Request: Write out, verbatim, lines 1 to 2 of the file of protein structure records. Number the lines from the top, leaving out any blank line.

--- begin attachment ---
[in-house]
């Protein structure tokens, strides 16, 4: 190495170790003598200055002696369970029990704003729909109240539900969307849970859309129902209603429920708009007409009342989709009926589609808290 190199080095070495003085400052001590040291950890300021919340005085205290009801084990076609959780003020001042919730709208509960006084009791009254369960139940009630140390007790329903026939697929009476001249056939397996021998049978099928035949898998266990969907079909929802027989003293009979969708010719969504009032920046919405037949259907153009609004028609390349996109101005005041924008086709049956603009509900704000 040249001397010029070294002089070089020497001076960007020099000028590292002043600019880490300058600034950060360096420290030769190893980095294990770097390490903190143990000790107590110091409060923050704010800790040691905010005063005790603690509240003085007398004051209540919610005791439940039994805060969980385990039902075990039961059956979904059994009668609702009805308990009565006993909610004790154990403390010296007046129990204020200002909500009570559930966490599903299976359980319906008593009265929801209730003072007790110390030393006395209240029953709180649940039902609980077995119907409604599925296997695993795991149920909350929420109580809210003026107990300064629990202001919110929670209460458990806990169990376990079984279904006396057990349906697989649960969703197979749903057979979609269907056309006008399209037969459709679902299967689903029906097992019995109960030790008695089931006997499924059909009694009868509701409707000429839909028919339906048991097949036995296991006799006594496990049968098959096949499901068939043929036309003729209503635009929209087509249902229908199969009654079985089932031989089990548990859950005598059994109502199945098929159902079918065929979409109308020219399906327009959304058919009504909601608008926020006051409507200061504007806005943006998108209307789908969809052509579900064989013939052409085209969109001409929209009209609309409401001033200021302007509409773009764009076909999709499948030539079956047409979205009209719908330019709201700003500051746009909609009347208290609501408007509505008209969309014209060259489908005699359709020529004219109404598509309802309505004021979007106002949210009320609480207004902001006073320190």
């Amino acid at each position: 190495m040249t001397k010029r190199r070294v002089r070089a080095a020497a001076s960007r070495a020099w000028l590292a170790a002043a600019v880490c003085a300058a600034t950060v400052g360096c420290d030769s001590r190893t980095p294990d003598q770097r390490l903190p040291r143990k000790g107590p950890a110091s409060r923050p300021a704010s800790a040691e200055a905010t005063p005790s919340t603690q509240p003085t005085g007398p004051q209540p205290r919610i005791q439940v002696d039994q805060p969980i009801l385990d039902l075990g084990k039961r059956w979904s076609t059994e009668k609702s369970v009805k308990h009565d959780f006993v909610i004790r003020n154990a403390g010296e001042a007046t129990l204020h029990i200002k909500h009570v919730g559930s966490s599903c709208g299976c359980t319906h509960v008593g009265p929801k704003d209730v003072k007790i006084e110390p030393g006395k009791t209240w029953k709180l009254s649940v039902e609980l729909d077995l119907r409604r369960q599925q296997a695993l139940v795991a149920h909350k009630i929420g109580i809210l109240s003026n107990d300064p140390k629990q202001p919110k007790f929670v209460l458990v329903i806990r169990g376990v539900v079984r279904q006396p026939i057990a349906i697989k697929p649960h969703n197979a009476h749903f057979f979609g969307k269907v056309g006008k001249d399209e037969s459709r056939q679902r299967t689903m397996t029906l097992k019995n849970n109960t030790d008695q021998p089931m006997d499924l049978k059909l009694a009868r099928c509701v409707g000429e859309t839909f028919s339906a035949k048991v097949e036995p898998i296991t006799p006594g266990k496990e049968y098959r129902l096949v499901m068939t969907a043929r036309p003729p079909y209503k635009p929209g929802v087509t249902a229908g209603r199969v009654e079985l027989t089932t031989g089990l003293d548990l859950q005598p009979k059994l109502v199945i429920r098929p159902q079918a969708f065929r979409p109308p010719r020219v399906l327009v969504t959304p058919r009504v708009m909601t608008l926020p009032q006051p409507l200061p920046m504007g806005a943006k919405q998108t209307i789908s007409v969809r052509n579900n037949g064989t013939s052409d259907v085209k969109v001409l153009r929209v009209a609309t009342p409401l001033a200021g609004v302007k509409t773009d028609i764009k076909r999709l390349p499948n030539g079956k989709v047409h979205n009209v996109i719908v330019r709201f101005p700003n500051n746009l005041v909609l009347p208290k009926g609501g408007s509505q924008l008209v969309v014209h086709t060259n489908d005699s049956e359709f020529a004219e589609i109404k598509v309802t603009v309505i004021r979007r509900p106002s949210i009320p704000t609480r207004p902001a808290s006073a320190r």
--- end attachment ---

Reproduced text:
[in-house]
């Protein structure tokens, strides 16, 4: 190495170790003598200055002696369970029990704003729909109240539900969307849970859309129902209603429920708009007409009342989709009926589609808290 190199080095070495003085400052001590040291950890300021919340005085205290009801084990076609959780003020001042919730709208509960006084009791009254369960139940009630140390007790329903026939697929009476001249056939397996021998049978099928035949898998266990969907079909929802027989003293009979969708010719969504009032920046919405037949259907153009609004028609390349996109101005005041924008086709049956603009509900704000 040249001397010029070294002089070089020497001076960007020099000028590292002043600019880490300058600034950060360096420290030769190893980095294990770097390490903190143990000790107590110091409060923050704010800790040691905010005063005790603690509240003085007398004051209540919610005791439940039994805060969980385990039902075990039961059956979904059994009668609702009805308990009565006993909610004790154990403390010296007046129990204020200002909500009570559930966490599903299976359980319906008593009265929801209730003072007790110390030393006395209240029953709180649940039902609980077995119907409604599925296997695993795991149920909350929420109580809210003026107990300064629990202001919110929670209460458990806990169990376990079984279904006396057990349906697989649960969703197979749903057979979609269907056309006008399209037969459709679902299967689903029906097992019995109960030790008695089931006997499924059909009694009868509701409707000429839909028919339906048991097949036995296991006799006594496990049968098959096949499901068939043929036309003729209503635009929209087509249902229908199969009654079985089932031989089990548990859950005598059994109502199945098929159902079918065929979409109308020219399906327009959304058919009504909601608008926020006051409507200061504007806005943006998108209307789908969809052509579900064989013939052409085209969109001409929209009209609309409401001033200021302007509409773009764009076909999709499948030539079956047409979205009209719908330019709201700003500051746009909609009347208290609501408007509505008209969309014209060259489908005699359709020529004219109404598509309802309505004021979007106002949210009320609480207004902001006073320190």